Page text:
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  1. Critiques of Axiological Realism and Surrealism.Seungbae Park - 2020 - Acta Analytica 35 (1):61-74.
    Lyons’s (2003, 2018) axiological realism holds that science pursues true theories. I object that despite its name, it is a variant of scientific antirealism, and is susceptible to all the problems with scientific antirealism. Lyons (2003, 2018) also advances a variant of surrealism as an alternative to the realist explanation for success. I object that it does not give rise to understanding because it is an ad hoc explanans and because it gives a conditional explanation. Lyons might use axiological realism (...)
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  • The Problem of Unobserved Anomalies.Seungbae Park - 2018 - Filosofija. Sociologija 29 (1):4-12.
    Scientific antirealism, the view that successful theories are empirically adequate, is untenable in light of the problem of unobserved anomalies that since past scientists could not observe the anomalies that caused the replacement of past theories with present theories, present scientists also cannot observe the anomalies that will cause the replacement of present theories with future theories. There are several moves that antirealists would be tempted to make to get around the problem of unobserved anomalies. All of them, however, are (...)
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  • Does Scientific Progress Consist in Increasing Knowledge or Understanding?Seungbae Park - 2017 - Journal for General Philosophy of Science / Zeitschrift für Allgemeine Wissenschaftstheorie 48 (4):569-579.
    Bird argues that scientific progress consists in increasing knowledge. Dellsén objects that increasing knowledge is neither necessary nor sufficient for scientific progress, and argues that scientific progress rather consists in increasing understanding. Dellsén also contends that unlike Bird’s view, his view can account for the scientific practices of using idealizations and of choosing simple theories over complex ones. I argue that Dellsén’s criticisms against Bird’s view fail, and that increasing understanding cannot account for scientific progress, if acceptance, as opposed to (...)
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  • How to Formulate Scientific Realism and Antirealism.Seungbae Park - 2019 - Journal for General Philosophy of Science / Zeitschrift für Allgemeine Wissenschaftstheorie 50 (4):477–488.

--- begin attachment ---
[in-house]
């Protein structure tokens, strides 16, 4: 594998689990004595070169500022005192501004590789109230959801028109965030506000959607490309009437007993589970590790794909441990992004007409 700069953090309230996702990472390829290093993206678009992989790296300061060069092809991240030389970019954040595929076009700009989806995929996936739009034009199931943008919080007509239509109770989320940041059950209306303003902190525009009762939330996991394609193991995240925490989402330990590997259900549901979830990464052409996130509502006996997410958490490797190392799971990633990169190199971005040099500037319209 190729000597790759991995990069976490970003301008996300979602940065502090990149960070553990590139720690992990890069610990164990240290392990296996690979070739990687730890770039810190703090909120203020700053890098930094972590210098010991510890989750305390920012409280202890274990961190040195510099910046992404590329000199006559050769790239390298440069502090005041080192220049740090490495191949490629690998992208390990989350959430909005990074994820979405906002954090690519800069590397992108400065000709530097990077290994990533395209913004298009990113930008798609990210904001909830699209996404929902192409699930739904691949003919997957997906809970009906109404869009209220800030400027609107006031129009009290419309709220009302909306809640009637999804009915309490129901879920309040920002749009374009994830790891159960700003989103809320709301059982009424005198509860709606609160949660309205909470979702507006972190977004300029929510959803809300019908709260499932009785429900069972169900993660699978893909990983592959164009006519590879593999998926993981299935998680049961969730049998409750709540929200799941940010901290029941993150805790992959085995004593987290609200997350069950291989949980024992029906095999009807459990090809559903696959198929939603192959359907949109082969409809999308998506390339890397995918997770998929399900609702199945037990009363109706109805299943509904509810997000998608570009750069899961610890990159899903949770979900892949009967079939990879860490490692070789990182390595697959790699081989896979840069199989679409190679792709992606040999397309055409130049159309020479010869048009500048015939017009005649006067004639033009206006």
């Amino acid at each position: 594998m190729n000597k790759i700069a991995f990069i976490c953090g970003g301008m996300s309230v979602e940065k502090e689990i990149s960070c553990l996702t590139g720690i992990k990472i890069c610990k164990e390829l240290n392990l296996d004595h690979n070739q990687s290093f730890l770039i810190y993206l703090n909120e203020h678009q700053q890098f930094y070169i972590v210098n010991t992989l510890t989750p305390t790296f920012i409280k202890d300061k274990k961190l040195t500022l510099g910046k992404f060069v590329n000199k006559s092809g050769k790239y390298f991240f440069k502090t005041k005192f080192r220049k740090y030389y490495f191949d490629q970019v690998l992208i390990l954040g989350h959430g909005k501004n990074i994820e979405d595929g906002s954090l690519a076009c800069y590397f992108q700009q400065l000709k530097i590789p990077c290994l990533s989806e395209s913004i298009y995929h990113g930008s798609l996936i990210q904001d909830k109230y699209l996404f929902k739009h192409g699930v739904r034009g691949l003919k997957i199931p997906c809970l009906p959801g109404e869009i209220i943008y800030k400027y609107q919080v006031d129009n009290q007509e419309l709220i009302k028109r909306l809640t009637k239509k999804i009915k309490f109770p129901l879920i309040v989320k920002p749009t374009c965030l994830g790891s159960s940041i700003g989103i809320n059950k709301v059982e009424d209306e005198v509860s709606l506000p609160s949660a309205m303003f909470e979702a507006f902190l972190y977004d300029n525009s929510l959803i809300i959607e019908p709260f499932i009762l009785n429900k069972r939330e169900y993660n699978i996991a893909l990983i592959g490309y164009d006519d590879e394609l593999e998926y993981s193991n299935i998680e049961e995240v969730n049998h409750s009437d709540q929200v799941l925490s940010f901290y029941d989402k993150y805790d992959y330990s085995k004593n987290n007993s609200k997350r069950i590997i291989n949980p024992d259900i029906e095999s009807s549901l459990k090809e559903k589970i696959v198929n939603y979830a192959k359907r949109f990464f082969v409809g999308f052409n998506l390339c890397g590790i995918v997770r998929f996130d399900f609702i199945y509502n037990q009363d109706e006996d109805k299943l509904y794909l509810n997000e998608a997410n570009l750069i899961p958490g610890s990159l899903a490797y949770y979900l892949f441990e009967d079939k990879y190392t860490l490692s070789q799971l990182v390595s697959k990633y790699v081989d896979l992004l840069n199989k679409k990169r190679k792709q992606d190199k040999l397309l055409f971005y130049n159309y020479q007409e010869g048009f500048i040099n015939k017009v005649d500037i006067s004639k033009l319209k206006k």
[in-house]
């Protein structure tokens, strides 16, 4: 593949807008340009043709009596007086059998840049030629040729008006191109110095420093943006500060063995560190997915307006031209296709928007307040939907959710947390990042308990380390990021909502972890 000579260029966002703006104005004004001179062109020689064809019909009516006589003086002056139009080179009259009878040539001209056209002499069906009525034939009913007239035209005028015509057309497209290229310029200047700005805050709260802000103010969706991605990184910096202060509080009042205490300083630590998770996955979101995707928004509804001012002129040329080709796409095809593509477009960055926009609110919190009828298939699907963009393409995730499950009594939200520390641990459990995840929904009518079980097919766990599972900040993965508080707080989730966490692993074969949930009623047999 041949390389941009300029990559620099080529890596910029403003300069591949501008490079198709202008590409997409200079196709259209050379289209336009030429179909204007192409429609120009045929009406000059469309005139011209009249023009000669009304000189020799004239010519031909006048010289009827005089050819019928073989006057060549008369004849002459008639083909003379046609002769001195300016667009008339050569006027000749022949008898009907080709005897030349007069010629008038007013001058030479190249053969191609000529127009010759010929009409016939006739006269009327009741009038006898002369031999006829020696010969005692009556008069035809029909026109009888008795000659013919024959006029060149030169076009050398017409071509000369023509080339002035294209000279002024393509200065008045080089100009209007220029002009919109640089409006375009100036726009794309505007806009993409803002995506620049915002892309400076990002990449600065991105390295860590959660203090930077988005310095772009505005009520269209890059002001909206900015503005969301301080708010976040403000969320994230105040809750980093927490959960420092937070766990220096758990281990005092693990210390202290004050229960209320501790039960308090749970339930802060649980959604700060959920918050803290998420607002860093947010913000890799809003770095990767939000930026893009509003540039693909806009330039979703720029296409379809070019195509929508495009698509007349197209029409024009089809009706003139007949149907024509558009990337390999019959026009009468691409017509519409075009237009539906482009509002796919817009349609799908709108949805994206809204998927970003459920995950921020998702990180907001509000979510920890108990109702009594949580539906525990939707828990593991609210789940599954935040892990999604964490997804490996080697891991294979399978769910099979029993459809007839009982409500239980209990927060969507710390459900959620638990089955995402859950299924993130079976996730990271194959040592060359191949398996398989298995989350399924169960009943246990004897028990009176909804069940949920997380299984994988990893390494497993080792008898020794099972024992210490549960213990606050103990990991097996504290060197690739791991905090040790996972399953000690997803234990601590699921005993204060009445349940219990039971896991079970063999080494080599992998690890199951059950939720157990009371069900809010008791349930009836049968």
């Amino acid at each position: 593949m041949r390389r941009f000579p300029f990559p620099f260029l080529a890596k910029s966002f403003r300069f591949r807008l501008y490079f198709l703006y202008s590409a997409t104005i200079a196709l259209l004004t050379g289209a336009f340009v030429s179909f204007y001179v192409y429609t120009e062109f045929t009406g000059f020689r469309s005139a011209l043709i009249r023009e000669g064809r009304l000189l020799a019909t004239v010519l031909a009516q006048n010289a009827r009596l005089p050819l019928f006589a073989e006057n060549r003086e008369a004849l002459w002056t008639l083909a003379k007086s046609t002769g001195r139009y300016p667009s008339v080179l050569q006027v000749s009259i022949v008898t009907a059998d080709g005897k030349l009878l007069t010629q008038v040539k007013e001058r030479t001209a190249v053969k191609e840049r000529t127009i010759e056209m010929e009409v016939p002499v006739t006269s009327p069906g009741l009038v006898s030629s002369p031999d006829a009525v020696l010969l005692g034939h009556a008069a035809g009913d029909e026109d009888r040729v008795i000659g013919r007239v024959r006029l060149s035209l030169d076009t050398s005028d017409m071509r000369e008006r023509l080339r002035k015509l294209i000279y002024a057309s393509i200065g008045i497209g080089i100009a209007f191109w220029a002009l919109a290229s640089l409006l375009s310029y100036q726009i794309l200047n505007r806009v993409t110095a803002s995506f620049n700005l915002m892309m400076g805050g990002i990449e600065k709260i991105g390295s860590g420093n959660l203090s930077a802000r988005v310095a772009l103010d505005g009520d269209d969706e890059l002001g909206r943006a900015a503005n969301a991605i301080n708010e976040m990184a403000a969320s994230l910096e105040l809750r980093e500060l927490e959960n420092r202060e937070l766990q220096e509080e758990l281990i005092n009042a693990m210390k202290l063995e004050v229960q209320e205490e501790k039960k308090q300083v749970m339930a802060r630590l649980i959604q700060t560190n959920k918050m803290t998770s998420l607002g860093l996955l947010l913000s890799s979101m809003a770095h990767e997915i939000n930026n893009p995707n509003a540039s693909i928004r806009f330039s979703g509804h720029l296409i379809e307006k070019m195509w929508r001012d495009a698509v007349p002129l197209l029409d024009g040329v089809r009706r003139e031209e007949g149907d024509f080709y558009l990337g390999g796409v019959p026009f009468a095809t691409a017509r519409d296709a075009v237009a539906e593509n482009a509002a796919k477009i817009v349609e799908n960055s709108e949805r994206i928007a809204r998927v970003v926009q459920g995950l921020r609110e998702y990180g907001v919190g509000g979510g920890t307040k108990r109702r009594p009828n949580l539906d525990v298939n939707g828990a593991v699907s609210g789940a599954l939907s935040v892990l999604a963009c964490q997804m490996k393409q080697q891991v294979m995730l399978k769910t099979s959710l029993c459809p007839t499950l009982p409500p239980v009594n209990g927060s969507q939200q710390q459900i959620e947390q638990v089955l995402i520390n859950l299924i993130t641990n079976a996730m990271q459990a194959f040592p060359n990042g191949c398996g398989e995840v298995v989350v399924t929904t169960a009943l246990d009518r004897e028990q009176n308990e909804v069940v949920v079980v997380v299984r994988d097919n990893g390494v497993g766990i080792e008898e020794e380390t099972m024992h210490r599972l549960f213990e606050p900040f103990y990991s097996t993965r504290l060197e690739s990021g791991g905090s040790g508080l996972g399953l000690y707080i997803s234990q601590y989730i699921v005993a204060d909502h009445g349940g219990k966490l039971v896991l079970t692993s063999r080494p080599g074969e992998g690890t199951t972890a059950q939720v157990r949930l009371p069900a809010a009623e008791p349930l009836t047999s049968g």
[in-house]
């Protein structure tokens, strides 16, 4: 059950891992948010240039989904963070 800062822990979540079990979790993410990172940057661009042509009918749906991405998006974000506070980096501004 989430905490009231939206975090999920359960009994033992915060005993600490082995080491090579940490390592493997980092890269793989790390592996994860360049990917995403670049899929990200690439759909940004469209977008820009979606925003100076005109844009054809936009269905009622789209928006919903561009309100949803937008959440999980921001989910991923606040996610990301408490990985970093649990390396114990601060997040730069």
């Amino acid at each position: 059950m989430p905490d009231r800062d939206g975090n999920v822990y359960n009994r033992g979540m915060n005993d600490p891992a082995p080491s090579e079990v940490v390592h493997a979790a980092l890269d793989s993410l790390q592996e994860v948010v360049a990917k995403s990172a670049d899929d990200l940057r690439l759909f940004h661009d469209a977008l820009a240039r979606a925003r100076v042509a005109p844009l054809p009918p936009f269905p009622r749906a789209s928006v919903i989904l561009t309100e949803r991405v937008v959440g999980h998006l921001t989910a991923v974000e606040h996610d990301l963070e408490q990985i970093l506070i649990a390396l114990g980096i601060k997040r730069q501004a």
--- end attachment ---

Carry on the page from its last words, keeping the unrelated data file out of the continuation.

The wider the gap between rivaling positions, the more there can be debates between rivaling interlocutors. The gap between the respective formulations of scientific realism and antirealism that invoke the Prussian conception of rationality is wider than the gap between the respective formulations of scientific realism and antirealism that invoke the English conception of rationality. Therefore, scientific realists and antirealists should choose the former over the latter as the framework of their debate.
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  • In Defense of the Epistemic Imperative.Seungbae Park - 2018 - Axiomathes 28 (4):435-446.
    Sample (2015) argues that scientists ought not to believe that their theories are true because they cannot fulfill the epistemic obligation to take the diachronic perspective on their theories. I reply that Sample’s argument imposes an inordinately heavy epistemic obligation on scientists, and that it spells doom not only for scientific theories but also for observational beliefs and philosophical ideas that Samples endorses. I also delineate what I take to be a reasonable epistemic obligation for scientists. In sum, philosophers ought (...)
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  • Scientific Antirealists Have Set Fire to Their Own Houses.Seungbae Park - 2017 - Prolegomena 16 (1):23-37.
    Scientific antirealists run the argument from underconsideration against scientific realism. I argue that the argument from underconsideration backfires on antirealists’ positive philosophical theories, such as the contextual theory of explanation (van Fraassen, 1980), the English model of rationality (van Fraassen, 1989), the evolutionary explanation of the success of science (Wray, 2008; 2012), and explanatory idealism (Khalifa, 2013). Antirealists strengthen the argument from underconsideration with the pessimistic induction against current scientific theories. In response, I construct a pessimistic induction against antirealists that (...)
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  • The Disastrous Implications of the 'English' View of Rationality in a Social World.Seungbae Park - 2019 - Social Epistemology 33 (1):88-99.
    Van Fraassen (2007, 2017) consistently uses the English view of rationality to parry criticisms from scientific realists. I assume for the sake of argument that the English view of rationality is tenable, and then argue that it has disastrous implications for van Fraassen’s (1980) contextual theory of explanation, for the empiricist position that T is empirically adequate, and for scientific progress. If you invoke the English view of rationality to rationally disbelieve that your epistemic colleagues’ theories are true, they might, (...)
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  • Philosophers and Scientists Are Social Epistemic Agents.Seungbae Park - 2018 - Social Epistemology Review and Reply Collective.
    In this paper, I reply to Markus Arnold’s comment and Amanda Bryant’s comment on my work “Can Kuhn’s Taxonomic Incommensurability be an Image of Science?” in Moti Mizrahi’s edited collection, The Kuhnian Image of Science: Time for a Decisive Transformation?. Philosophers and scientists are social epistemic agents. As such, they ought to behave in accordance with epistemic norms governing the behavior of social epistemic agents.
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